http://durgan.org/2016/July%202016/24%20July%202016%20Vegetable%20Juice/HTML/ 24 July 2016 Vegetable Juice
Twelve garden vegetables were made into 18 pressure canned liters of vegetable juice. The vegetables were green beans,carrots,onioons,turnips,beets,basil,celery,parsips,peppers,kale,collards,cucumbers. Pictures depict the process.
http://durgan.org/2016/July%202016/23%20July%202016%20Garlic%20Bulb/HTML/ 23 July 2016 Garlic Bulb
One garlic bulb was harvested to ascertain if it meets my criteria for harvesting the bed. Criteria is the bulb sheath should be open such that most of the cloves are visible. This is contrary to convention where the bulbs are pulled when the tops die down about one third and the sheath is closed. The theory being that the bulbs store better. I have found the bulbs are substantially larger if allowed to split the sheath and storage time is essentially same with a closed or open sheath. The bulb weighed 151 grams and each clove was 39,31,37,25,32, and 43 grams. The was the undried or not cured weight. Quality hard neck garlic does not vary much in size. My bed will remain as is for about another two weeks before commencing harvest.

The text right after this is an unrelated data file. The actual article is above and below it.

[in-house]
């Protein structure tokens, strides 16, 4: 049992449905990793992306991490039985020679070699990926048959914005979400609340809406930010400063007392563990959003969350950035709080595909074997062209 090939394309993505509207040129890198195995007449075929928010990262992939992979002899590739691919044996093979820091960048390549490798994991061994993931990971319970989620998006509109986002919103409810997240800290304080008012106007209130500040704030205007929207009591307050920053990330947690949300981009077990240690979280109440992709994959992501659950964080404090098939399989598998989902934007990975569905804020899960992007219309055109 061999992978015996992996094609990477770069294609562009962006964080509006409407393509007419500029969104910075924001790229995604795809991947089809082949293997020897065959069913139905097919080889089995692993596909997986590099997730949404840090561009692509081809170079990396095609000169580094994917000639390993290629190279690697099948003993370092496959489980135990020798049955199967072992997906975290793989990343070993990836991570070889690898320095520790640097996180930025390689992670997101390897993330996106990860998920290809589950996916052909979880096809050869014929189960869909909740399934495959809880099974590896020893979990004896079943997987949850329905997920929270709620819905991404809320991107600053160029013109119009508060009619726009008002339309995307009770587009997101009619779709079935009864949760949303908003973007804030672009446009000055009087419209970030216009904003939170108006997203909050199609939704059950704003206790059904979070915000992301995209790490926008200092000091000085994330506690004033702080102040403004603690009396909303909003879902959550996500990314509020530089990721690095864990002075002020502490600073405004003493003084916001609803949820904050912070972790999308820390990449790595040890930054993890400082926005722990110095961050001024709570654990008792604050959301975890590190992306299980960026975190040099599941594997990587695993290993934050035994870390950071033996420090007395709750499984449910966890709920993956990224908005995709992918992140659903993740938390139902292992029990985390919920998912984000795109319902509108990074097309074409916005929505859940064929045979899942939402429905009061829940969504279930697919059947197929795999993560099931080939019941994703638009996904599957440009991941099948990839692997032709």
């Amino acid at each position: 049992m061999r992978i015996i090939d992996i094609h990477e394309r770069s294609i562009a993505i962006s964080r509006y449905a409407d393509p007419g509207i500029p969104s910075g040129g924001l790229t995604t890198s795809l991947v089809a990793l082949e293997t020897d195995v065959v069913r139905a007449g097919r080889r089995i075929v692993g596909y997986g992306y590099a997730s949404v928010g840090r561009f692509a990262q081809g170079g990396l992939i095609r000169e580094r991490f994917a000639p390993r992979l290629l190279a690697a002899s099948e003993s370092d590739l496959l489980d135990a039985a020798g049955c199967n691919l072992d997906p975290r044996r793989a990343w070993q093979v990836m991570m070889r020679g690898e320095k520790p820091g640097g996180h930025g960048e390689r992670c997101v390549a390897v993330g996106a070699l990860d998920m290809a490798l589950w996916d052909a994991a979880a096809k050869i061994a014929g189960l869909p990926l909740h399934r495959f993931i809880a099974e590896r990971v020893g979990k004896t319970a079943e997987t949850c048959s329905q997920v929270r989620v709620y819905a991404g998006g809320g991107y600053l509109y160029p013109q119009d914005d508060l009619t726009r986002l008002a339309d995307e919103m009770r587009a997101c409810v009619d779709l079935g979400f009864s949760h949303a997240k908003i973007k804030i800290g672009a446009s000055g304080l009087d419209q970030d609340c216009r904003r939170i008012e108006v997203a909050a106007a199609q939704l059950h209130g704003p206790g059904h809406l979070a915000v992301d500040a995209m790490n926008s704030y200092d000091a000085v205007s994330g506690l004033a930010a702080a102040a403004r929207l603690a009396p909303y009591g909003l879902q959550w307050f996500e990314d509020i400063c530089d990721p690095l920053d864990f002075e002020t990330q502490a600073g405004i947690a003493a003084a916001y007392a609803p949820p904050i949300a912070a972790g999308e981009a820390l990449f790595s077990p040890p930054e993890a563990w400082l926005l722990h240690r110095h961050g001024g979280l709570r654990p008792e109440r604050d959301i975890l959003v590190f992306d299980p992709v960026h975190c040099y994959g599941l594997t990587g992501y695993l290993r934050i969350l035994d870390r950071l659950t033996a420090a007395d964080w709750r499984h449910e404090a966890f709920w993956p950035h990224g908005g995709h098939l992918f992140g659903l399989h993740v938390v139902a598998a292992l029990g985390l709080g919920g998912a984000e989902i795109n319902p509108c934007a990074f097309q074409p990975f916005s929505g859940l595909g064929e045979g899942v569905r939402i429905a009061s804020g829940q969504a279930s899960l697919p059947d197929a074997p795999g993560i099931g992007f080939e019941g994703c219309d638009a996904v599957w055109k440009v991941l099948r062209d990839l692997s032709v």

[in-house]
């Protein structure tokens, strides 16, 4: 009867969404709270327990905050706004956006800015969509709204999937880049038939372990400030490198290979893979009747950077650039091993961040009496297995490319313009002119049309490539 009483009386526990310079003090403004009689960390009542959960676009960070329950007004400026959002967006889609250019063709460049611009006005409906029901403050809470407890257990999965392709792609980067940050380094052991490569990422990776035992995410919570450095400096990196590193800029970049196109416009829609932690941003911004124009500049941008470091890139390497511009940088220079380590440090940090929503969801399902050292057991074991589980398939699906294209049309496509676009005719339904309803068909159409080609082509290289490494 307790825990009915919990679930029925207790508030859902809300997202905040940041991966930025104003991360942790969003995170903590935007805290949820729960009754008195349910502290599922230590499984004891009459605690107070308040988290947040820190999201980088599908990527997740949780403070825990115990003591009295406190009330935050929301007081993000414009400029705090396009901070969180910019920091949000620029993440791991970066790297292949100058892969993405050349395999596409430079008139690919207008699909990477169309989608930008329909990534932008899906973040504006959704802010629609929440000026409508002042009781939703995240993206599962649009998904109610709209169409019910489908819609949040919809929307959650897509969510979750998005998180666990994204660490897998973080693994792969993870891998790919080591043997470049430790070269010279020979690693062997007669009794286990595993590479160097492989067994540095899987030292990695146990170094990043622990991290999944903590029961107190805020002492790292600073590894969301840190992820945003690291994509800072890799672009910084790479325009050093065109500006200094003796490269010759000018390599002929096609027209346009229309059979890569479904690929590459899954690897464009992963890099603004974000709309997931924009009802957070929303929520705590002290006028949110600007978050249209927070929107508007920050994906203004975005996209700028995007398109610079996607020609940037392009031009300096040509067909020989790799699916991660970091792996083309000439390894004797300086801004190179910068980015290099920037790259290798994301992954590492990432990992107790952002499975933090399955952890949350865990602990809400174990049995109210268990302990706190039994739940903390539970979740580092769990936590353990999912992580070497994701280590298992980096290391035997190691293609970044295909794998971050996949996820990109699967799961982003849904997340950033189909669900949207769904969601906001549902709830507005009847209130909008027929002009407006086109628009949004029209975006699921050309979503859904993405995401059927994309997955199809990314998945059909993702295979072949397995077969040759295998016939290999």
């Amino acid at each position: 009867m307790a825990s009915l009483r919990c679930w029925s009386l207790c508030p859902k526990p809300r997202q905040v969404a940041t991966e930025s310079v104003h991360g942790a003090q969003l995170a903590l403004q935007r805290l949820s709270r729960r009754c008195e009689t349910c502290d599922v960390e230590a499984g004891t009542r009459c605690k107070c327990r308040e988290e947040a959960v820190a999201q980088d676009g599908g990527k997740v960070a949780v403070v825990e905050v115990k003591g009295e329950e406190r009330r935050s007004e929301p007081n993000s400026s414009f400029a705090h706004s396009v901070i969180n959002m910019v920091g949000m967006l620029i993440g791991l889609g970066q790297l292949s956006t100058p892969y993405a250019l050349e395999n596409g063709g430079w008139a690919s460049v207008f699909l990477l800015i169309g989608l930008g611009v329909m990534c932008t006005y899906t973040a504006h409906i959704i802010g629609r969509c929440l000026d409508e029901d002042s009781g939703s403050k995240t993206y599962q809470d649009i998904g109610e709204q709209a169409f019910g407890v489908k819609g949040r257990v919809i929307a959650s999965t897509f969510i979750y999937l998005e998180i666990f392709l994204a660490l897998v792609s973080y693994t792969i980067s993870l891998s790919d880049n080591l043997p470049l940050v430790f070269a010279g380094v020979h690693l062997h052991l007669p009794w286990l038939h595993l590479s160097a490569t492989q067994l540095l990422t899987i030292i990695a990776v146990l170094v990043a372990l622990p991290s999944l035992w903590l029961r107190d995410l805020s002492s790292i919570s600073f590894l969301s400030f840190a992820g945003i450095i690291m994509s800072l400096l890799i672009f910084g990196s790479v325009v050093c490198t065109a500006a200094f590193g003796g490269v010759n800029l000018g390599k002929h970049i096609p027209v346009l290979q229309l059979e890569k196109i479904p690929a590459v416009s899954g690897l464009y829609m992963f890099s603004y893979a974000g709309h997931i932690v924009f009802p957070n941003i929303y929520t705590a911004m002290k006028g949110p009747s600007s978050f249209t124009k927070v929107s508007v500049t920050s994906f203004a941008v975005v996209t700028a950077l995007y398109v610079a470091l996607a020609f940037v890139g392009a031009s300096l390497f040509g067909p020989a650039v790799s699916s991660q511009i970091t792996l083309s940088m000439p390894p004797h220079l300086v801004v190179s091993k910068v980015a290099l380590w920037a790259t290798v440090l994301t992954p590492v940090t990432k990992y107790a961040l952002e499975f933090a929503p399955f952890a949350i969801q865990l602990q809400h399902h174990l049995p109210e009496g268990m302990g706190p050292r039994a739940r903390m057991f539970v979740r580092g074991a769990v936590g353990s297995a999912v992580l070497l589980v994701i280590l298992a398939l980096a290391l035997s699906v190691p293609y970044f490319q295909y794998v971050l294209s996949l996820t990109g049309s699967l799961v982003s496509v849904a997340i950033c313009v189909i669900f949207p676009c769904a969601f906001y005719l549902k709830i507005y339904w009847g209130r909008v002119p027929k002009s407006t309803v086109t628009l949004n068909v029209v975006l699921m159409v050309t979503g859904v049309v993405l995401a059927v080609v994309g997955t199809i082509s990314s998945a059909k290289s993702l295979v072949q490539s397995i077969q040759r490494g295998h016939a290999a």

http://durgan.org/2016/July%202016/23%20July%202016%20First%20year%20Rounds/HTML/ 23 July 2016 First year Rounds (Garlic)
My row (25 plants) of the end of growth of first year rounds of garlic were harvested. Each bulb has about five cloves.I have found that the size of the clove for planting has no direct bearing on the size of the bulb produced. The bulbs are robust but small. The cloves will be planted in October for making the crop of garlic for 2016/2017. The bulbs all produced scapes seed tentacles which will be matured in water and stored and a few will be planted to affirm viability. The main bulbs were placed in the shed to thoroughly cure which means drying about ten days.
http://durgan.org/2016/July%202016/20%20July%202016%20Hot%20Peppers/HTML/ 20 July 2016 Hot Peppers
My four hot pepper plants are starting to produce. I dry the pods in the greenhouse and when dry beat as small as possible in the blender. They are stored in a jar in the cupboard. I just used up some from three years ago and they were still as hot as when processed. I get about a liter from the four plants.They are very hot.
http://durgan.org/2016/July%202016/18%20July%202016%20Blueberry%20Juice/HTML/ 18 July 2016 Blueberry Juice